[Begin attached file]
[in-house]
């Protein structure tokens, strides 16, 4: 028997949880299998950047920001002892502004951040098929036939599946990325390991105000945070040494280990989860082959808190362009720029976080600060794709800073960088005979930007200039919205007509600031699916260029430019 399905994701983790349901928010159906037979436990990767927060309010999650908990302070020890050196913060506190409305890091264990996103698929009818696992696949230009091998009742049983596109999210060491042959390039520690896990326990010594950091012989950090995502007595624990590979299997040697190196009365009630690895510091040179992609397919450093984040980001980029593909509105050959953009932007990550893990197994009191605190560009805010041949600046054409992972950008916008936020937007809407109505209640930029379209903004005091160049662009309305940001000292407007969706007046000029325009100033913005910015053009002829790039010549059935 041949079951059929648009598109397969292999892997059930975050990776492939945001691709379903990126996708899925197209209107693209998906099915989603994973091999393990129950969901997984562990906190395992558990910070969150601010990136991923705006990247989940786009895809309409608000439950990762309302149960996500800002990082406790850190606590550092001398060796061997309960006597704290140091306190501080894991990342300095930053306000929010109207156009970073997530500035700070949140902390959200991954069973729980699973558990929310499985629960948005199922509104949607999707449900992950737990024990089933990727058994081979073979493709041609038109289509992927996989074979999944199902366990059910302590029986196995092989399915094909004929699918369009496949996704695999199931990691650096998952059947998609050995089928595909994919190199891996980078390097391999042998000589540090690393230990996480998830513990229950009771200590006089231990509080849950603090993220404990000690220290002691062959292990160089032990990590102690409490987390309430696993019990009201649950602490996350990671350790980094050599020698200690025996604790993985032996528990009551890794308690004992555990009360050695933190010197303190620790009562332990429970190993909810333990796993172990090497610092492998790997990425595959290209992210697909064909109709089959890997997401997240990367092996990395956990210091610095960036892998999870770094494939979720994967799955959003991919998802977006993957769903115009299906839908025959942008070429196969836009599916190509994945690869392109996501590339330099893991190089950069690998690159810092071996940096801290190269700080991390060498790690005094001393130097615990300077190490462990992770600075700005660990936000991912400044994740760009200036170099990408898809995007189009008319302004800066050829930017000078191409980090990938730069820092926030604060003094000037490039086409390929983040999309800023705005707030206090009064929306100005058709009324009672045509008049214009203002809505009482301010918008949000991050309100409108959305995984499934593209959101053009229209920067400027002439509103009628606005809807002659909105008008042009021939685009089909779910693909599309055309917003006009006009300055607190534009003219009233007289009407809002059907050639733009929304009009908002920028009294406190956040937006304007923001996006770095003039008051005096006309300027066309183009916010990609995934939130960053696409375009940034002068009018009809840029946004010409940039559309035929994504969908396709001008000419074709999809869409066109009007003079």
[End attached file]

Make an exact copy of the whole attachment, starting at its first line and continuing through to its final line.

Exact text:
[in-house]
């Protein structure tokens, strides 16, 4: 028997949880299998950047920001002892502004951040098929036939599946990325390991105000945070040494280990989860082959808190362009720029976080600060794709800073960088005979930007200039919205007509600031699916260029430019 399905994701983790349901928010159906037979436990990767927060309010999650908990302070020890050196913060506190409305890091264990996103698929009818696992696949230009091998009742049983596109999210060491042959390039520690896990326990010594950091012989950090995502007595624990590979299997040697190196009365009630690895510091040179992609397919450093984040980001980029593909509105050959953009932007990550893990197994009191605190560009805010041949600046054409992972950008916008936020937007809407109505209640930029379209903004005091160049662009309305940001000292407007969706007046000029325009100033913005910015053009002829790039010549059935 041949079951059929648009598109397969292999892997059930975050990776492939945001691709379903990126996708899925197209209107693209998906099915989603994973091999393990129950969901997984562990906190395992558990910070969150601010990136991923705006990247989940786009895809309409608000439950990762309302149960996500800002990082406790850190606590550092001398060796061997309960006597704290140091306190501080894991990342300095930053306000929010109207156009970073997530500035700070949140902390959200991954069973729980699973558990929310499985629960948005199922509104949607999707449900992950737990024990089933990727058994081979073979493709041609038109289509992927996989074979999944199902366990059910302590029986196995092989399915094909004929699918369009496949996704695999199931990691650096998952059947998609050995089928595909994919190199891996980078390097391999042998000589540090690393230990996480998830513990229950009771200590006089231990509080849950603090993220404990000690220290002691062959292990160089032990990590102690409490987390309430696993019990009201649950602490996350990671350790980094050599020698200690025996604790993985032996528990009551890794308690004992555990009360050695933190010197303190620790009562332990429970190993909810333990796993172990090497610092492998790997990425595959290209992210697909064909109709089959890997997401997240990367092996990395956990210091610095960036892998999870770094494939979720994967799955959003991919998802977006993957769903115009299906839908025959942008070429196969836009599916190509994945690869392109996501590339330099893991190089950069690998690159810092071996940096801290190269700080991390060498790690005094001393130097615990300077190490462990992770600075700005660990936000991912400044994740760009200036170099990408898809995007189009008319302004800066050829930017000078191409980090990938730069820092926030604060003094000037490039086409390929983040999309800023705005707030206090009064929306100005058709009324009672045509008049214009203002809505009482301010918008949000991050309100409108959305995984499934593209959101053009229209920067400027002439509103009628606005809807002659909105008008042009021939685009089909779910693909599309055309917003006009006009300055607190534009003219009233007289009407809002059907050639733009929304009009908002920028009294406190956040937006304007923001996006770095003039008051005096006309300027066309183009916010990609995934939130960053696409375009940034002068009018009809840029946004010409940039559309035929994504969908396709001008000419074709999809869409066109009007003079």